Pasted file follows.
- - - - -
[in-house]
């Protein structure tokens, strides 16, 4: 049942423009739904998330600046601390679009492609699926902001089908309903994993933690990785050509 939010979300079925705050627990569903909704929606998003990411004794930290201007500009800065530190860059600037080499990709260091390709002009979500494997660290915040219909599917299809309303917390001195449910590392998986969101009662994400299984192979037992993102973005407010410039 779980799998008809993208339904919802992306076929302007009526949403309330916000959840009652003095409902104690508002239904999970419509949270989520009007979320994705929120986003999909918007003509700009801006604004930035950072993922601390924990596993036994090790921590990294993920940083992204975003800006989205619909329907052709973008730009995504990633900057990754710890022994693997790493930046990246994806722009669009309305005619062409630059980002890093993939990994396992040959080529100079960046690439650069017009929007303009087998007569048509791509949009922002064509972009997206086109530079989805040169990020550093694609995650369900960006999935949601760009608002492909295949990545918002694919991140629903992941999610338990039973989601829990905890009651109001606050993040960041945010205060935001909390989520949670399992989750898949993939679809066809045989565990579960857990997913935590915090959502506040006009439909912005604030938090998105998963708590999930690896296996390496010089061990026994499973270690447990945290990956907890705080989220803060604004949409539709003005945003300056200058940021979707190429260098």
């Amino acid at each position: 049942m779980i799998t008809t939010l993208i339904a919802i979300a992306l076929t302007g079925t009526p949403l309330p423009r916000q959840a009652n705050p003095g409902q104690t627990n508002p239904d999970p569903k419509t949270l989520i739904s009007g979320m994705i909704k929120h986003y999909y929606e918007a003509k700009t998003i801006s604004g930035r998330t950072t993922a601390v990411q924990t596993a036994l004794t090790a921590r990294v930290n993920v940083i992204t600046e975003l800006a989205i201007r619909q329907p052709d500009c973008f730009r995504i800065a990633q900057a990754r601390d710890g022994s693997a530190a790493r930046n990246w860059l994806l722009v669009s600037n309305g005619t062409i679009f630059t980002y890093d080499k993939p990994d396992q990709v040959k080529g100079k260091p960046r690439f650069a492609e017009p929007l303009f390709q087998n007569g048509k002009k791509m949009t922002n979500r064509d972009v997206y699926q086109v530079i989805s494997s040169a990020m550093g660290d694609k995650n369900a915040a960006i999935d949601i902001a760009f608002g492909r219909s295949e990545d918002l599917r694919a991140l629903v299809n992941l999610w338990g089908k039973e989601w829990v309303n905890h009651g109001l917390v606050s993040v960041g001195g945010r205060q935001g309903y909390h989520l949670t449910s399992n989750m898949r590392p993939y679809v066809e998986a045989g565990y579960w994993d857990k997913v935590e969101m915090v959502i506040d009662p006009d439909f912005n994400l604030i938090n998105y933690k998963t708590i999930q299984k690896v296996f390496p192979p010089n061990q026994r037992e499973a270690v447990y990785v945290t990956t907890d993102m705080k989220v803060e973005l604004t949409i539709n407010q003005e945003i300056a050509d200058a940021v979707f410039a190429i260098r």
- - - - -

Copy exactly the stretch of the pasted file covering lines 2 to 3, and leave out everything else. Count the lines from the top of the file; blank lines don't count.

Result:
């Protein structure tokens, strides 16, 4: 049942423009739904998330600046601390679009492609699926902001089908309903994993933690990785050509 939010979300079925705050627990569903909704929606998003990411004794930290201007500009800065530190860059600037080499990709260091390709002009979500494997660290915040219909599917299809309303917390001195449910590392998986969101009662994400299984192979037992993102973005407010410039 779980799998008809993208339904919802992306076929302007009526949403309330916000959840009652003095409902104690508002239904999970419509949270989520009007979320994705929120986003999909918007003509700009801006604004930035950072993922601390924990596993036994090790921590990294993920940083992204975003800006989205619909329907052709973008730009995504990633900057990754710890022994693997790493930046990246994806722009669009309305005619062409630059980002890093993939990994396992040959080529100079960046690439650069017009929007303009087998007569048509791509949009922002064509972009997206086109530079989805040169990020550093694609995650369900960006999935949601760009608002492909295949990545918002694919991140629903992941999610338990039973989601829990905890009651109001606050993040960041945010205060935001909390989520949670399992989750898949993939679809066809045989565990579960857990997913935590915090959502506040006009439909912005604030938090998105998963708590999930690896296996390496010089061990026994499973270690447990945290990956907890705080989220803060604004949409539709003005945003300056200058940021979707190429260098």
């Amino acid at each position: 049942m779980i799998t008809t939010l993208i339904a919802i979300a992306l076929t302007g079925t009526p949403l309330p423009r916000q959840a009652n705050p003095g409902q104690t627990n508002p239904d999970p569903k419509t949270l989520i739904s009007g979320m994705i909704k929120h986003y999909y929606e918007a003509k700009t998003i801006s604004g930035r998330t950072t993922a601390v990411q924990t596993a036994l004794t090790a921590r990294v930290n993920v940083i992204t600046e975003l800006a989205i201007r619909q329907p052709d500009c973008f730009r995504i800065a990633q900057a990754r601390d710890g022994s693997a530190a790493r930046n990246w860059l994806l722009v669009s600037n309305g005619t062409i679009f630059t980002y890093d080499k993939p990994d396992q990709v040959k080529g100079k260091p960046r690439f650069a492609e017009p929007l303009f390709q087998n007569g048509k002009k791509m949009t922002n979500r064509d972009v997206y699926q086109v530079i989805s494997s040169a990020m550093g660290d694609k995650n369900a915040a960006i999935d949601i902001a760009f608002g492909r219909s295949e990545d918002l599917r694919a991140l629903v299809n992941l999610w338990g089908k039973e989601w829990v309303n905890h009651g109001l917390v606050s993040v960041g001195g945010r205060q935001g309903y909390h989520l949670t449910s399992n989750m898949r590392p993939y679809v066809e998986a045989g565990y579960w994993d857990k997913v935590e969101m915090v959502i506040d009662p006009d439909f912005n994400l604030i938090n998105y933690k998963t708590i999930q299984k690896v296996f390496p192979p010089n061990q026994r037992e499973a270690v447990y990785v945290t990956t907890d993102m705080k989220v803060e973005l604004t949409i539709n407010q003005e945003i300056a050509d200058a940021v979707f410039a190429i260098r």